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Six Techniques to Get More from the Web

Posted on December 7, 2007. Filed under: Everything, searching, Techniques | Tags: , , , , , , , |

CIO.com has an article called Six Techniques to Get More from the Web than Google Will Tell You which has advice from expert librarian researchers.

Lots of these are useful methods and resources, including links to a number of places that will help you search for all sorts of information.

Of course, once you get there, how do you know a web resource is worthwhile?

Says a section from the article (to show how useful this article really is!):

What’s Trustworthy Online?

How do you know what information you can trust online? Here are five tips from a research librarian:

1. The URL domain: If a URL ends in .edu, .gov or .org, you can bet the information you’ll find there is primary. Primary sources are more authoritative than secondary sources.

2. Website audience size and reach. This is especially true for blogs. The more people who link to it or subscribe to it, the more you can trust it.

3. Membership ranks. For trade associations, check out what companies are listed as members. Big names that you recognize will tell you the association is reputable.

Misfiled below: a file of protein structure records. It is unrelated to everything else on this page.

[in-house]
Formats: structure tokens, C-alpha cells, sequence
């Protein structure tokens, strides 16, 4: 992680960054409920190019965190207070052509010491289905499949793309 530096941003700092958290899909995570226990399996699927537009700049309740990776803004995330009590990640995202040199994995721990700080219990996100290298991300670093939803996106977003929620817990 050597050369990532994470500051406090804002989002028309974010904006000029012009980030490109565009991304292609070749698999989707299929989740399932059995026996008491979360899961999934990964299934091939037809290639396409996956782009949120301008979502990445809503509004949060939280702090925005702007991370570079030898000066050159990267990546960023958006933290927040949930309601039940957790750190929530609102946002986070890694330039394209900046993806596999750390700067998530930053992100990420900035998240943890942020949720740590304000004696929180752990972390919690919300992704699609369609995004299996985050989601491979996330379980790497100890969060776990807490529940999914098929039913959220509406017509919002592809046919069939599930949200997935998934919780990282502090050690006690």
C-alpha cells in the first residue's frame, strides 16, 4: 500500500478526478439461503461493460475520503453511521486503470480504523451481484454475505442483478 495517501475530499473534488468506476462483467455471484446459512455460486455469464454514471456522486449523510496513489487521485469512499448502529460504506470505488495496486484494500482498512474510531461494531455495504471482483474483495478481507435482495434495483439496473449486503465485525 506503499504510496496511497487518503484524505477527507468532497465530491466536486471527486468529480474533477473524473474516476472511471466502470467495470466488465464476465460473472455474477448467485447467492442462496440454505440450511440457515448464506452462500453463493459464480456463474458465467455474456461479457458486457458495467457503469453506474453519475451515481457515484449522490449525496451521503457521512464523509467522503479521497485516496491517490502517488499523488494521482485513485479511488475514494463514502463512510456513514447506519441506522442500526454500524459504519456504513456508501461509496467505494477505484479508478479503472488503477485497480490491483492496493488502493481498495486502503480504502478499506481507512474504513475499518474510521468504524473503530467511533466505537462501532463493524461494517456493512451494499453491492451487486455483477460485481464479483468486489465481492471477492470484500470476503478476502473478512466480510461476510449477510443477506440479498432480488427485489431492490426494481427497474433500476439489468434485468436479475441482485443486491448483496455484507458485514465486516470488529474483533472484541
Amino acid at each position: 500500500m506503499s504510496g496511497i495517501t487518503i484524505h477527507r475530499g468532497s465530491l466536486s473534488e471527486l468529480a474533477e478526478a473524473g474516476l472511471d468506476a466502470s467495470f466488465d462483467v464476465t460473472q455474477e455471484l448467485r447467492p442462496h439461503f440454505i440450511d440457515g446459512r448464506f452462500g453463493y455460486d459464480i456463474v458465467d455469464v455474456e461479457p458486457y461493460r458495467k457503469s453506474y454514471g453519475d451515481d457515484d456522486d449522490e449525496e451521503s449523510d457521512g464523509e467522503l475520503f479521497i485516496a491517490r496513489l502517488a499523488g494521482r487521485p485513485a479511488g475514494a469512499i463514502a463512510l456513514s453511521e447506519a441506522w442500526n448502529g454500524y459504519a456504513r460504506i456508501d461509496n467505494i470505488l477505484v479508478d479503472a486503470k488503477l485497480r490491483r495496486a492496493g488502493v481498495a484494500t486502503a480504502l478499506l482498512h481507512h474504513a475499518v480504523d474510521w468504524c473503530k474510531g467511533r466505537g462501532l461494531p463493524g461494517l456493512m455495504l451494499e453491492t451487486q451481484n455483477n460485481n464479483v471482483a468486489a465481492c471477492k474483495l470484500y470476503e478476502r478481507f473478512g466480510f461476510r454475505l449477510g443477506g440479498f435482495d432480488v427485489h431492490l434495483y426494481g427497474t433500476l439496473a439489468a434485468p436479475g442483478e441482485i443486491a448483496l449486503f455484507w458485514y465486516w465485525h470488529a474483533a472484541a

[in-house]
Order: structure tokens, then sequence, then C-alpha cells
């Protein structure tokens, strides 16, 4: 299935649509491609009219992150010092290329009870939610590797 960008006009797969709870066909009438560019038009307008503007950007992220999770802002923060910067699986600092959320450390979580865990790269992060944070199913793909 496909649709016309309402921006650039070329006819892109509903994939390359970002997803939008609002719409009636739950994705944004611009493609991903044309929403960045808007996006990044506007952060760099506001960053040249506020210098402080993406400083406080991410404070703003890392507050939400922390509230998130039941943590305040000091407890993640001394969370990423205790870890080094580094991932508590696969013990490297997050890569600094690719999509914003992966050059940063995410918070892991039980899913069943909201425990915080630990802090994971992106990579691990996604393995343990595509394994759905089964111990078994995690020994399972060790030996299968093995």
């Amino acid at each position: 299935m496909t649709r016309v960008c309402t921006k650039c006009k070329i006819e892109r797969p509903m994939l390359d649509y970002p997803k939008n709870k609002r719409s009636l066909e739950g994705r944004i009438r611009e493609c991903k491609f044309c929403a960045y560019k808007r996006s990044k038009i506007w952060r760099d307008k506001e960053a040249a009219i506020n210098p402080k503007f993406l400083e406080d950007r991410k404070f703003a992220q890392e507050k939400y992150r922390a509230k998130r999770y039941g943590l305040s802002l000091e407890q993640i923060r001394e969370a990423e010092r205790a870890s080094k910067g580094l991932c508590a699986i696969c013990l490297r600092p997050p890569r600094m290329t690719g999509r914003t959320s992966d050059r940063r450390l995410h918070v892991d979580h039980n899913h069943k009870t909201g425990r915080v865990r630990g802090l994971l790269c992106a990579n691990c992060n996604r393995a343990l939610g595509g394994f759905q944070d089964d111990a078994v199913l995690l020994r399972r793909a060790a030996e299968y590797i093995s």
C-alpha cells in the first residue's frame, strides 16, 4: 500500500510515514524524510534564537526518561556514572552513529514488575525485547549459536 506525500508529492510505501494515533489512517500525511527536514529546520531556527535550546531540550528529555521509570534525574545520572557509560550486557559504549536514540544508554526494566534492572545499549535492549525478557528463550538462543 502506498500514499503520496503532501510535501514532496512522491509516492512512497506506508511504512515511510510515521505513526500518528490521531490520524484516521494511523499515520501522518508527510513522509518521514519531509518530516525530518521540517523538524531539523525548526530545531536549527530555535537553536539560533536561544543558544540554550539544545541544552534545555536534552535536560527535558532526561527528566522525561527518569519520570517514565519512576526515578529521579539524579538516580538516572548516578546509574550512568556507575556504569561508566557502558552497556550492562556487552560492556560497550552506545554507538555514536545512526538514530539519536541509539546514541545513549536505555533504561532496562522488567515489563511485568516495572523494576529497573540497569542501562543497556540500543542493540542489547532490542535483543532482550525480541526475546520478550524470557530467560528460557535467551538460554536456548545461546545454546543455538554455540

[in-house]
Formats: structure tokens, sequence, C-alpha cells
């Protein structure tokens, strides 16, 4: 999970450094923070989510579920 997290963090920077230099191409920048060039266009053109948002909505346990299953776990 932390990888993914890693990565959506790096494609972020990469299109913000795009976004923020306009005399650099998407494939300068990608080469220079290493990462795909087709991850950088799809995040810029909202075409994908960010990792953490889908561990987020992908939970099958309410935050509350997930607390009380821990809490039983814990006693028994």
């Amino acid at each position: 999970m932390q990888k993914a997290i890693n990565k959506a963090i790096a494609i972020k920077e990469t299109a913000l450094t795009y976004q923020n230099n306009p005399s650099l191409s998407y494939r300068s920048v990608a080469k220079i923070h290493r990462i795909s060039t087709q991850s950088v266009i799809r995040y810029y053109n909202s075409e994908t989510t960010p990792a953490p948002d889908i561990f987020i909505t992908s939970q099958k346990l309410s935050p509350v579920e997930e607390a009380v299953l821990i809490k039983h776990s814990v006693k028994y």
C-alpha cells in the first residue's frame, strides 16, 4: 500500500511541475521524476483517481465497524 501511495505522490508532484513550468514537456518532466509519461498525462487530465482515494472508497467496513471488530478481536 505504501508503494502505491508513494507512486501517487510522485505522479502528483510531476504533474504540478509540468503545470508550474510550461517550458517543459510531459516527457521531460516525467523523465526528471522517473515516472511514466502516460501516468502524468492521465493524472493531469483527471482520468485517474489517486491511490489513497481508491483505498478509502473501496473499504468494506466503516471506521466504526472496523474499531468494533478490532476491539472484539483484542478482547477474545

4. Source materials. Think about Wikipedia. Wikipedia itself is not trustworthy because it is written by anyone, not necessarily an expert, and includes articles by contributors with an agenda. Scroll to the bottom of the entry and go to the links that are cited under References. The more references (ideally to news articles or books), the more trustworthy the wiki entry.

5. Quality of links and listed resources. Generally, the more primary the information, the better. But you’re busy. So look for a good aggregator of firsthand information. For example, a blog might cite a book that cites a white paper. You can’t necessarily trust the blog, or even the book. And the white paper is the result of months of research.

If you can access that raw research itself, that’s the most perfect source of information, but “the white paper is where a CIO should go, not to the research,” says technology librarian Jessamyn West. “Half the trick of being CIO is finding good, secondary cultivators of primary sources.”